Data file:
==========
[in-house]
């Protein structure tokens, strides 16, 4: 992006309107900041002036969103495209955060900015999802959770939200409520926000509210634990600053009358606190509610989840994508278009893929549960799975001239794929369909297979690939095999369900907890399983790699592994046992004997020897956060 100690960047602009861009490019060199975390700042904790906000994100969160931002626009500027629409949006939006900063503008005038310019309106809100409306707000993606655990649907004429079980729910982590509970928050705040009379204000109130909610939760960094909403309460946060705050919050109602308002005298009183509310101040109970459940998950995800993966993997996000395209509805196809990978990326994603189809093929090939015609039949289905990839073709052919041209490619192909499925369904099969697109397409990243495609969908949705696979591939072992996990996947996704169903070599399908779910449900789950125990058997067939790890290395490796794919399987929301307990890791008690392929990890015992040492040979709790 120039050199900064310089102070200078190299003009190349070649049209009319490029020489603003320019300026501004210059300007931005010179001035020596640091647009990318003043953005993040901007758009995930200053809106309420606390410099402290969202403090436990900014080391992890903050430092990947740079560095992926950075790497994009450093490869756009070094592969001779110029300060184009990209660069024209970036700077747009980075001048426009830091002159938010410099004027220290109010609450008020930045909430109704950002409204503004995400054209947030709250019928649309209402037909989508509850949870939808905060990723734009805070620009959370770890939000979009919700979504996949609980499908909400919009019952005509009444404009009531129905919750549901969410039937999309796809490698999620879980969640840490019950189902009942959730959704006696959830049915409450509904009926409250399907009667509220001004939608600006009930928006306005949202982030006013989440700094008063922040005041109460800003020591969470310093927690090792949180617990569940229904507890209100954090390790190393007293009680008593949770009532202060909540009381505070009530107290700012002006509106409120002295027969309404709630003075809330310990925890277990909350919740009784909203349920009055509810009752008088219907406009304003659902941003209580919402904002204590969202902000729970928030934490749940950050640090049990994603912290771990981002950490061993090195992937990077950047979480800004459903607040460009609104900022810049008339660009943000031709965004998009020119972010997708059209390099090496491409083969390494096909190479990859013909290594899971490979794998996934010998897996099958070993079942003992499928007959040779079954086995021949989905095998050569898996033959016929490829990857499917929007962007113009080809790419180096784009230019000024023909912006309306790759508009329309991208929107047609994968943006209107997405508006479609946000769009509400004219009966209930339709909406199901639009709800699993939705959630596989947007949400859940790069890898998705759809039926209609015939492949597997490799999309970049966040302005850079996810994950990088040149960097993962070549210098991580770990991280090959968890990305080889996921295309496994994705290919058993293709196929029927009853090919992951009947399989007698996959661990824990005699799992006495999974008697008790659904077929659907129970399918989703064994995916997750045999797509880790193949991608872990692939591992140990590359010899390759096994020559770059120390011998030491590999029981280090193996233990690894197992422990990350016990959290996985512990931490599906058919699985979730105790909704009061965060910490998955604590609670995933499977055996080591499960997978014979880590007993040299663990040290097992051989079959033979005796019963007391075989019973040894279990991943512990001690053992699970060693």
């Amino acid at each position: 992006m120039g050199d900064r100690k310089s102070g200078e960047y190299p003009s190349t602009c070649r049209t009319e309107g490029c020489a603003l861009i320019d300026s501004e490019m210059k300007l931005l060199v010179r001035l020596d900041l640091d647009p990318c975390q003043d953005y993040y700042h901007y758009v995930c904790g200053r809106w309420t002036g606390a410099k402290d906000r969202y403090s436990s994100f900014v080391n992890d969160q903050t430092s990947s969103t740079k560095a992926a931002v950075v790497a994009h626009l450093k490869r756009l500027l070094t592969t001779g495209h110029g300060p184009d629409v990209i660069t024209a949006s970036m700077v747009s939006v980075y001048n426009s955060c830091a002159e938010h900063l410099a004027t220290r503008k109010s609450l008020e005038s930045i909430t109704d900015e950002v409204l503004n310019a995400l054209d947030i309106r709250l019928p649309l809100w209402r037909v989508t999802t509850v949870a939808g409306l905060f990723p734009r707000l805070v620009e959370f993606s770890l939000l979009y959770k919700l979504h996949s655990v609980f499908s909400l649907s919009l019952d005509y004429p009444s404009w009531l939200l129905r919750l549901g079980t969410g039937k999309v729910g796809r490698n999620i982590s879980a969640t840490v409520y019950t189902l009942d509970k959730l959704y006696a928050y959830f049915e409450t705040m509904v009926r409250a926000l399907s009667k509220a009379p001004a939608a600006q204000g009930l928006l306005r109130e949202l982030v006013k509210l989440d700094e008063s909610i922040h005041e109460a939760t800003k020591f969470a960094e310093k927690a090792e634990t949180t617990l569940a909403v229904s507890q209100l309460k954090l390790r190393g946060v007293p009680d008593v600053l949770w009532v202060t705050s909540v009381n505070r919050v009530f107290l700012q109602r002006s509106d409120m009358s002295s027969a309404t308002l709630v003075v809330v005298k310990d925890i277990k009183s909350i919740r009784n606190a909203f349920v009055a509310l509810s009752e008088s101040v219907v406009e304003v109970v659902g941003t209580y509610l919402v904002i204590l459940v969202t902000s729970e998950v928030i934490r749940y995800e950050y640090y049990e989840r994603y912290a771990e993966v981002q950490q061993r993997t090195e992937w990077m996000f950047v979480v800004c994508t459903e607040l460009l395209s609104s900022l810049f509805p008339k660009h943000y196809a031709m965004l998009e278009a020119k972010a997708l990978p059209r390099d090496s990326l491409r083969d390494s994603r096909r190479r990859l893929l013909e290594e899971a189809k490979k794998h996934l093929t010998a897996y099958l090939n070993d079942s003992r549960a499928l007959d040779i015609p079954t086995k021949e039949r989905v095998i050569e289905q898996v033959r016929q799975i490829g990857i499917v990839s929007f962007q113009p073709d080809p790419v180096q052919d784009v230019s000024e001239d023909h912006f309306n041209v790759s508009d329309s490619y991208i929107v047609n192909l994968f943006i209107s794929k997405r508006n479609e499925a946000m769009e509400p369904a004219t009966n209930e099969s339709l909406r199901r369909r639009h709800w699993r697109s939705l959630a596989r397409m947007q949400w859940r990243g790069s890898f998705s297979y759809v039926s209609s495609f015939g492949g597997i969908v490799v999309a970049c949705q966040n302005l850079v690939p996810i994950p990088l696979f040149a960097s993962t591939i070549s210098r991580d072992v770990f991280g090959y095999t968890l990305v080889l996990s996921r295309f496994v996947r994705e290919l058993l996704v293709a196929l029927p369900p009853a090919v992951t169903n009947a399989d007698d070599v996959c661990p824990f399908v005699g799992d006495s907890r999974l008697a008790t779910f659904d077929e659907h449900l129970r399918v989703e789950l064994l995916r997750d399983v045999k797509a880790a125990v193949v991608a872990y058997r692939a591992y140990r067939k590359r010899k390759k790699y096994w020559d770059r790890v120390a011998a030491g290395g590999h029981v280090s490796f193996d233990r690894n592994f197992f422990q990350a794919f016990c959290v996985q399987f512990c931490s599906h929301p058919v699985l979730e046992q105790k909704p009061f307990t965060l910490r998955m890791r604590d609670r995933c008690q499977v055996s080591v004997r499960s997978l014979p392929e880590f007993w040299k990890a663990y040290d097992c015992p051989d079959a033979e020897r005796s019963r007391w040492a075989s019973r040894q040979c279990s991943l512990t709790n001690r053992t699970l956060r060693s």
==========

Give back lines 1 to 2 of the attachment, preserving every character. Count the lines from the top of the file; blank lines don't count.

[in-house]
């Protein structure tokens, strides 16, 4: 992006309107900041002036969103495209955060900015999802959770939200409520926000509210634990600053009358606190509610989840994508278009893929549960799975001239794929369909297979690939095999369900907890399983790699592994046992004997020897956060 100690960047602009861009490019060199975390700042904790906000994100969160931002626009500027629409949006939006900063503008005038310019309106809100409306707000993606655990649907004429079980729910982590509970928050705040009379204000109130909610939760960094909403309460946060705050919050109602308002005298009183509310101040109970459940998950995800993966993997996000395209509805196809990978990326994603189809093929090939015609039949289905990839073709052919041209490619192909499925369904099969697109397409990243495609969908949705696979591939072992996990996947996704169903070599399908779910449900789950125990058997067939790890290395490796794919399987929301307990890791008690392929990890015992040492040979709790 120039050199900064310089102070200078190299003009190349070649049209009319490029020489603003320019300026501004210059300007931005010179001035020596640091647009990318003043953005993040901007758009995930200053809106309420606390410099402290969202403090436990900014080391992890903050430092990947740079560095992926950075790497994009450093490869756009070094592969001779110029300060184009990209660069024209970036700077747009980075001048426009830091002159938010410099004027220290109010609450008020930045909430109704950002409204503004995400054209947030709250019928649309209402037909989508509850949870939808905060990723734009805070620009959370770890939000979009919700979504996949609980499908909400919009019952005509009444404009009531129905919750549901969410039937999309796809490698999620879980969640840490019950189902009942959730959704006696959830049915409450509904009926409250399907009667509220001004939608600006009930928006306005949202982030006013989440700094008063922040005041109460800003020591969470310093927690090792949180617990569940229904507890209100954090390790190393007293009680008593949770009532202060909540009381505070009530107290700012002006509106409120002295027969309404709630003075809330310990925890277990909350919740009784909203349920009055509810009752008088219907406009304003659902941003209580919402904002204590969202902000729970928030934490749940950050640090049990994603912290771990981002950490061993090195992937990077950047979480800004459903607040460009609104900022810049008339660009943000031709965004998009020119972010997708059209390099090496491409083969390494096909190479990859013909290594899971490979794998996934010998897996099958070993079942003992499928007959040779079954086995021949989905095998050569898996033959016929490829990857499917929007962007113009080809790419180096784009230019000024023909912006309306790759508009329309991208929107047609994968943006209107997405508006479609946000769009509400004219009966209930339709909406199901639009709800699993939705959630596989947007949400859940790069890898998705759809039926209609015939492949597997490799999309970049966040302005850079996810994950990088040149960097993962070549210098991580770990991280090959968890990305080889996921295309496994994705290919058993293709196929029927009853090919992951009947399989007698996959661990824990005699799992006495999974008697008790659904077929659907129970399918989703064994995916997750045999797509880790193949991608872990692939591992140990590359010899390759096994020559770059120390011998030491590999029981280090193996233990690894197992422990990350016990959290996985512990931490599906058919699985979730105790909704009061965060910490998955604590609670995933499977055996080591499960997978014979880590007993040299663990040290097992051989079959033979005796019963007391075989019973040894279990991943512990001690053992699970060693």